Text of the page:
Beyond ultra

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The description is inspiring, extraordinary, daunting, mystifying… 300 kilometers… 5 days of racing for the fastest competitors… Yet despite its scale the PTL® isn’t a race for superheroes; it is a race that strives simply to reconnect with the basic concept of moving through the mountains, unassisted and in teams, far from the madness of today’s ultra trails. If you look beyond the intimidating distance of the PTL®, you will find a spirit of shared adventure, teams of 2 or 3 runners sticking together to conquer a course which changes every year. A wholly unique concept of trail running…


« It's not a super ultra… it's not an ultra, ultra UTMB® »,

warns Jean-Pierre Luthi, who has participated in the PTL® eight times… and will be on the start line again this year. Seb Camus, a Columbia-sponsored ultra runner, remembers that “when the first PTL® was announced, I said “what on Earth is this crazy idea?” But as the years go by, I've come to see it as something exceptional. There's the physical commitment, and the team spirit: I just love it.” “It's an adventure race… Adventure with a capital "A", with completely different rules to the other UTMB® races,” adds Michel Poletti, co-founder of the race. As the ultra races (UTMB® or TDS®) become more and more popular, the PTL® – where participants are selected on application – remains completely different.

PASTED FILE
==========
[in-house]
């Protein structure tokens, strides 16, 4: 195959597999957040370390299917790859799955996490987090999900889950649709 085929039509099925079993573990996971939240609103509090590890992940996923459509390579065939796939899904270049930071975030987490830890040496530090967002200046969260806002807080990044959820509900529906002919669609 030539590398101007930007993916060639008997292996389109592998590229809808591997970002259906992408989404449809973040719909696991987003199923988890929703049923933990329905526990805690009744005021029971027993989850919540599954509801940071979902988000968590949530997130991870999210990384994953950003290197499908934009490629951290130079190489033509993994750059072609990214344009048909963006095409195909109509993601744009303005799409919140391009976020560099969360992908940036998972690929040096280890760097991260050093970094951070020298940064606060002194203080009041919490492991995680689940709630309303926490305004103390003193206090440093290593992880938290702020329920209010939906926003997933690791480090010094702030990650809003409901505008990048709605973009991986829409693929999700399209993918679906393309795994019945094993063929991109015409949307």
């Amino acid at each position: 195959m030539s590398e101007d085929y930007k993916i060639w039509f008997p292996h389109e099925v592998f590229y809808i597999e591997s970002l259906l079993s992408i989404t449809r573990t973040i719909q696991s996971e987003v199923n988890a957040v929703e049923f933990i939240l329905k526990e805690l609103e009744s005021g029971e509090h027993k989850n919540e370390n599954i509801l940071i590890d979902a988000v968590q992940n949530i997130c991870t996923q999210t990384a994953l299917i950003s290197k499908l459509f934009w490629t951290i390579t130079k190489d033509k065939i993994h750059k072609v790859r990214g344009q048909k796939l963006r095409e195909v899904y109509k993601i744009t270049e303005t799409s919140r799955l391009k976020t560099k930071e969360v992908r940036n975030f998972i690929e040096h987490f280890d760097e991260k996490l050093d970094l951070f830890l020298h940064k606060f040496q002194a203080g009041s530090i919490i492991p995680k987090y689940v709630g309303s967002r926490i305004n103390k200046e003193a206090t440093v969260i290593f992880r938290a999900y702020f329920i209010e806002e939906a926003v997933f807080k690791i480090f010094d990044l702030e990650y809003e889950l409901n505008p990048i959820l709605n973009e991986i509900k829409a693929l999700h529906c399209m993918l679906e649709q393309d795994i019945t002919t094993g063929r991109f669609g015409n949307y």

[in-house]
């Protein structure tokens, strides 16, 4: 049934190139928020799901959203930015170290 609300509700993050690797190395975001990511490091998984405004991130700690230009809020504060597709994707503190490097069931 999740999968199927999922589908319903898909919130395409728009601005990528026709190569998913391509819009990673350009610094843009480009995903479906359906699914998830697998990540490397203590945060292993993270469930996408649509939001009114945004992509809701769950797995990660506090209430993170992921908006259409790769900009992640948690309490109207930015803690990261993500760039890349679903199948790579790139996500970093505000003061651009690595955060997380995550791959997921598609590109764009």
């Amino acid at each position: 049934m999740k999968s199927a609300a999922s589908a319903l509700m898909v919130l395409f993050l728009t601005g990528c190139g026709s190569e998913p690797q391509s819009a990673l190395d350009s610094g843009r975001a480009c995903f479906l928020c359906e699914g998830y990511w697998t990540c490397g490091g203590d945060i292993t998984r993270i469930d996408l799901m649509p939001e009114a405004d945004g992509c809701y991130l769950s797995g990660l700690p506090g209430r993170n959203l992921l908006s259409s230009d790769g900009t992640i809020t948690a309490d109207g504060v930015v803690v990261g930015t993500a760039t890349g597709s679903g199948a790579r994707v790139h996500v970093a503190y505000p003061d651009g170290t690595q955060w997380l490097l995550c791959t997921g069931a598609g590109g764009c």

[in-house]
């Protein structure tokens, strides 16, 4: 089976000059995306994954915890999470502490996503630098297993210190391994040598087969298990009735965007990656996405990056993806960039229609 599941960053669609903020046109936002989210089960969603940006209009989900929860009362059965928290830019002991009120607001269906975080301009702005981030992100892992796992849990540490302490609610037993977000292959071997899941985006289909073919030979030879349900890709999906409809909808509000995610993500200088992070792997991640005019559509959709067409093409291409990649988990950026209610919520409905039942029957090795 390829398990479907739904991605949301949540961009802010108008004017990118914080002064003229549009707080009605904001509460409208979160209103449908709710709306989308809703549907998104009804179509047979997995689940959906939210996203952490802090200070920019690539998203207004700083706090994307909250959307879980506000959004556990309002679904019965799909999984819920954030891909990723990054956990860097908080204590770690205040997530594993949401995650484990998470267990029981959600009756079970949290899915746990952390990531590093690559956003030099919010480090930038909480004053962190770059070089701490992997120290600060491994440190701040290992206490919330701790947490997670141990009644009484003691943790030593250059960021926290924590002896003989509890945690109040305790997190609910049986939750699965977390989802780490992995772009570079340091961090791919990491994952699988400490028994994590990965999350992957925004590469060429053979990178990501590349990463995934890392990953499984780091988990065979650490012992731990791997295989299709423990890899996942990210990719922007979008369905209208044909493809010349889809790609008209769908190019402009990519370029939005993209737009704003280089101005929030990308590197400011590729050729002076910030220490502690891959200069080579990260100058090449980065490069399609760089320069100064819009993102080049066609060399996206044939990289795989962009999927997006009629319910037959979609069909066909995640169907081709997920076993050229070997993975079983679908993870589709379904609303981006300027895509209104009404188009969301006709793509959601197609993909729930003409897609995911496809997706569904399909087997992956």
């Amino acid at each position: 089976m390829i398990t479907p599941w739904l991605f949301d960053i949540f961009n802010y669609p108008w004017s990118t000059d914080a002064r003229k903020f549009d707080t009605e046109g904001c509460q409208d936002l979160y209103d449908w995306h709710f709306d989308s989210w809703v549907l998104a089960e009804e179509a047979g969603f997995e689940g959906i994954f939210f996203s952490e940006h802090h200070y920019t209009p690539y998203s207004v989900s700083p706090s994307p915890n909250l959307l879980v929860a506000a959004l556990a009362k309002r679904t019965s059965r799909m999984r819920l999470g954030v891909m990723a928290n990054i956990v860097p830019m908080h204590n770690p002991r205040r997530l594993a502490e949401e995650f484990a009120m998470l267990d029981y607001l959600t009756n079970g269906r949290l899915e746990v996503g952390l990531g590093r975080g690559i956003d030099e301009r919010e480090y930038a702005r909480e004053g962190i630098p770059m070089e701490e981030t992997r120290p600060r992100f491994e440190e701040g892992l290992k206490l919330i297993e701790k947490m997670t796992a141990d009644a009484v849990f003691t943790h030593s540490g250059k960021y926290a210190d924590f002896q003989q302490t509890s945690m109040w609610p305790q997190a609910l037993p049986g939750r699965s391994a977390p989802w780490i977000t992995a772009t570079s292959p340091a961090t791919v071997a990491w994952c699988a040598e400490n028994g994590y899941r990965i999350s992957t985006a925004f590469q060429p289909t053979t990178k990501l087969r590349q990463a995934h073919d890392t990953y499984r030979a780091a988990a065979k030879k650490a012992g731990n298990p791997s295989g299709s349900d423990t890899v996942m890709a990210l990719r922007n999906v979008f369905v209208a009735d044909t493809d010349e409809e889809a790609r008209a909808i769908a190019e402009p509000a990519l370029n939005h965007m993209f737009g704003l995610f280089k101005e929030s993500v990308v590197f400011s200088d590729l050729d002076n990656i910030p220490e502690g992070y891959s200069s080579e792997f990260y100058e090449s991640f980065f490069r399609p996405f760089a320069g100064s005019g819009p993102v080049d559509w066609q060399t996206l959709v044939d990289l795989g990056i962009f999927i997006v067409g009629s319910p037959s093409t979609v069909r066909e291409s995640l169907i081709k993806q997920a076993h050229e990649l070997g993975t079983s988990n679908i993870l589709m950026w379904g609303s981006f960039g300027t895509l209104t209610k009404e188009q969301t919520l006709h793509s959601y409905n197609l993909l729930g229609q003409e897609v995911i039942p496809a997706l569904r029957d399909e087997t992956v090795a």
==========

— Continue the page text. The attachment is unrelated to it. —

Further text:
Isabelle Juchat of the organization team sums up the unique characteristics of the PTL®: “the course is not waymarked, so the runners navigate with GPS and maps. They must also be fully self-sufficient: there are no aid stations, they refuel at mountain huts along the course. The PTL® is a team adventure. The teams of two or three must stick together during the whole event: the cordee spirit of unerring loyalty prevails. There is no ranking on the PTL®; the only goal is to complete the loop, which is 300 kilometers long with 25'000 meters of ascent.

« authenticity, camaraderie, a taste for adventure »

In the minds of its creators, the PTL® (acronym for the “Petite Trotte à Léon”, roughly translated as “Leon’s little excursion”) was designed to counterbalance the explosive boom of ultra races by offering something completely different. In 2017, Michel Poletti clearly remembers that “in the space of five years, the UTMB® became a major event on the trail running scene. We felt the need to re-center somewhat, to make sure both feet stayed on the ground, and firmly in touch with the values which pushed us to create the UTMB® back in 2003: authenticity, camaraderie, a taste for adventure… That was the main reason the PTL® was created. It had to be different: something not everyone could do, true to the original UTMB® spirit. It isn’t a super ultra, or a super UTMB®; we didn’t want comparisons or superlatives, for it to become a super-ultra-something: we wanted the PTL® to stand on its own. That is how this great race around Mont-Blanc – closer to an adventure race than a true trail – was born.”